One reason for doing this might be that we have become close. You have become so grown-up in your thoughts and ways of behaving. Another reason is that the next six months are likely to be a difficult time. The most obvious part of this is that we will change houses, we hope, and that will involve a lot of tense conversations, and ultimately a lot of work. But once it is over, once we have moved and settled down, then life should be fresher with more things happening around us.
The time is also difficult because of my business. It is always hard to start a new business and the hardness will go on for several years. If the business fails, which is quite possible, then I do not know what will happen. I just do not know. But it would certainly cause traumas.
And then there’s another reason why I am writing my diary to you. You have, very suddenly, become a writer yourself. And you could, if you wanted start writing a diary yourself. All the hard work you’ve put into practising your handwriting has paid off and you can write long stories which anyone can read. Your spelling needs to get better, but I’m sure you’ll be spelling as well as me before your 10 - better, because I’ll make sure that you can spell all the words that even at nearly 42 I still make mistakes with.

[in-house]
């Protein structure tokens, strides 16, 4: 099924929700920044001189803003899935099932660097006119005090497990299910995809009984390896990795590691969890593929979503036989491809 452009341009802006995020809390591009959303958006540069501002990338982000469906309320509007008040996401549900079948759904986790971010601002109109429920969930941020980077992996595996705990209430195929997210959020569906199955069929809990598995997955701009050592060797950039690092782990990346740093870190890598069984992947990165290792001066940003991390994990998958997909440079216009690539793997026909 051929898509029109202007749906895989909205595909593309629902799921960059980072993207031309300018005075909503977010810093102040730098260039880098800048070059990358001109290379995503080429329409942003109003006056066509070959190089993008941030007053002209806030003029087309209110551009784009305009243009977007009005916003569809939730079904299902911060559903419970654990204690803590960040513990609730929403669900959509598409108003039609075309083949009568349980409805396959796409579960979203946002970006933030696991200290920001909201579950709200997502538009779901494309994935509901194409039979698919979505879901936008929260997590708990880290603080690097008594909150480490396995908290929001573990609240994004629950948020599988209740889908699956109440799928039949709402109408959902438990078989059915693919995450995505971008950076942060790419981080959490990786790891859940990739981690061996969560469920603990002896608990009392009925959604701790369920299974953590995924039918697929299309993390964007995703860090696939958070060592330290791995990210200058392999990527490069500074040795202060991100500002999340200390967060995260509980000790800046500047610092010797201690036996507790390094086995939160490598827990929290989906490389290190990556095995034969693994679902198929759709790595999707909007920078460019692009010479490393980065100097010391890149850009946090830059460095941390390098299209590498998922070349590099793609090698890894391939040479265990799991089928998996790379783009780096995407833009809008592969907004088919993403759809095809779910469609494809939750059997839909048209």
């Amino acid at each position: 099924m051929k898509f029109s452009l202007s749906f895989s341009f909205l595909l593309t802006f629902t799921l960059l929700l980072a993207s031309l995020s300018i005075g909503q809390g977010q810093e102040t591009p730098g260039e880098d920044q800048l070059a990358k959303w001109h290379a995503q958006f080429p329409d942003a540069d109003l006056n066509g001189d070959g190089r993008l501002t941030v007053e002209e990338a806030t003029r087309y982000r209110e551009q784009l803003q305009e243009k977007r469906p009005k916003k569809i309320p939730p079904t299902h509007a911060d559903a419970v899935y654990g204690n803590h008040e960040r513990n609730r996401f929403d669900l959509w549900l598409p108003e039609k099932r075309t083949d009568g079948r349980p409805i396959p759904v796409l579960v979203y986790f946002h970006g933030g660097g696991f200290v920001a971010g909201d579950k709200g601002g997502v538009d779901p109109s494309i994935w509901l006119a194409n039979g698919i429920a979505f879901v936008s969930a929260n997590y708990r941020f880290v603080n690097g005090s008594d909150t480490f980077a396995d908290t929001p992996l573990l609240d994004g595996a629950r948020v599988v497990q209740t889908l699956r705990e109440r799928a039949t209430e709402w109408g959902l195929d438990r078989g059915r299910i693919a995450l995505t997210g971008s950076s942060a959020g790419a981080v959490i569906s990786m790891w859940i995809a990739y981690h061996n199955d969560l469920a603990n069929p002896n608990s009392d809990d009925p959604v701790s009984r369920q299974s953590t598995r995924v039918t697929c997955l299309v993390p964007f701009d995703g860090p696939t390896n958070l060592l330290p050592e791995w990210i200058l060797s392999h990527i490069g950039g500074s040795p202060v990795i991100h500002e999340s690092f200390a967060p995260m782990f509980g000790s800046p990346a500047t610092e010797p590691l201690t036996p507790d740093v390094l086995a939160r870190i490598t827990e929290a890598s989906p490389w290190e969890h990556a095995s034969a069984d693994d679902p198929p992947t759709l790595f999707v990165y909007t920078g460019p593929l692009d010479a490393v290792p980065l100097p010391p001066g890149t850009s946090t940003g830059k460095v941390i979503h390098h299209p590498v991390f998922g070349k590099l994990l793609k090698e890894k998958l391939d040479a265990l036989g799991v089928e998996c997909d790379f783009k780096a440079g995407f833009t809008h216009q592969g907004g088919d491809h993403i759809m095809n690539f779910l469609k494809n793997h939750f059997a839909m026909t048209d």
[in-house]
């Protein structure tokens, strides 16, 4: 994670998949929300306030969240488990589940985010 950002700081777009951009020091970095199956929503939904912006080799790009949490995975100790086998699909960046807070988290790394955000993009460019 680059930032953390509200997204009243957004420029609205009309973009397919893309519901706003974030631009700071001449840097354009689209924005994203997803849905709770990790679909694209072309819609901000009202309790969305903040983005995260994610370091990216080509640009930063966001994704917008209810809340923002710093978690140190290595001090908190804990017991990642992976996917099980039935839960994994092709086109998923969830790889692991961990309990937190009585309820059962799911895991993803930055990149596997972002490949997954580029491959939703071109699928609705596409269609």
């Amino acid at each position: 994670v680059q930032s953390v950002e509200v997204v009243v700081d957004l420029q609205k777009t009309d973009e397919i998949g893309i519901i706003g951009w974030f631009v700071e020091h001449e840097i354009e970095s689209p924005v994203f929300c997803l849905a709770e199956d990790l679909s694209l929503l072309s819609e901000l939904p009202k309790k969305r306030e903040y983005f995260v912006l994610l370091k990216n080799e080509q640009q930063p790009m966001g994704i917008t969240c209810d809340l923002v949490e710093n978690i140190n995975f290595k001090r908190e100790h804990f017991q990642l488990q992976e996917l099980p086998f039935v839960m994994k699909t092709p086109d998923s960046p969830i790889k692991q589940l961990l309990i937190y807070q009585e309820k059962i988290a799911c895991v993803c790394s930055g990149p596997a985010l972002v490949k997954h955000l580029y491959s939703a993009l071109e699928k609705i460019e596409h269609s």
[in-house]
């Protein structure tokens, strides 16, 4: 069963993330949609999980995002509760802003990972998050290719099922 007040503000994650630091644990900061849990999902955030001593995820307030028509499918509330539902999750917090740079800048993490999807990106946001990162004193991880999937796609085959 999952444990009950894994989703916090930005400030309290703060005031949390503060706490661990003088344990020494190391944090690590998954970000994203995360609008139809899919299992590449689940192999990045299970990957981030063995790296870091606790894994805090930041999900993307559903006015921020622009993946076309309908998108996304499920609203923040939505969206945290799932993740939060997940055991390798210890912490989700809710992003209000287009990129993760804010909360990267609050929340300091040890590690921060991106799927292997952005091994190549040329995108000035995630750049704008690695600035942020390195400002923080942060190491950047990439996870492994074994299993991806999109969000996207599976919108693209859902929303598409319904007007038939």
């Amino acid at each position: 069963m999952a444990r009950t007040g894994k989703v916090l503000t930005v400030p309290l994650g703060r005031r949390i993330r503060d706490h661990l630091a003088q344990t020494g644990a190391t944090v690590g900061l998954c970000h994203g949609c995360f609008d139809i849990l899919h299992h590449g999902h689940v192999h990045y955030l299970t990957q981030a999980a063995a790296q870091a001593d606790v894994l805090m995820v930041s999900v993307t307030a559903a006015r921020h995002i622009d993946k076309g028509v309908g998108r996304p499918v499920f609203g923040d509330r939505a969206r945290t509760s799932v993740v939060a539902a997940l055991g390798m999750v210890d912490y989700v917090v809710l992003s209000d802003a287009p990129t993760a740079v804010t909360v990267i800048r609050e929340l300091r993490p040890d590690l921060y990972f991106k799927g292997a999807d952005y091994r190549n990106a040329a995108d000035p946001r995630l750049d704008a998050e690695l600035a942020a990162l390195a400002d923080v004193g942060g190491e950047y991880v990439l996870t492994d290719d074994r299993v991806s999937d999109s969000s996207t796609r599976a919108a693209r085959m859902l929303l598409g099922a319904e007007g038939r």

Several weeks ago, you astounded your teacher Mr Page by writing a three page story, which you called ‘The Rusty Key’. Mr Page corrected it once, you wrote it out again; and then I corrected it again, and you wrote it out for a third time. Our corrections were for spelling and grammar, the story and all the words in it were all yours. This was no flash in the pan. The next week you wrote another story; and then, over half-time and somewhat pressured by me, you wrote a third full story based on a title give you by Mr Page - ‘Spaceship to Timaru’. I’m sure that if you ever get round to reading this, you will be able to find copies of ‘The Rusty Key’ and ‘Spaceship to Timaru’ among my things somewhere. These stories show a wonderful imagination, an extremely mature use of language, and a basic understanding of the elements needed in a good story. I’m really proud of you for these stories. I must be very careful not to push you too much on your writing and composition - so long as you like writing and like having written things, your school life will be a pleasure and not a chore.
Today, will be the first day that Caroline picks you up from school. I had a talk with you last night and asked you to make sure that you behave yourself with her and that you don’t mess around on the streets. When you get home, I’ve told you, you must look after yourself. I’ve given you responsibility to get yourself a drink and to turn on the TV sometimes. I’m sure you’ll get on fine with Caroline. And B said she’d try and get home early today, as it is your first day with Caroline.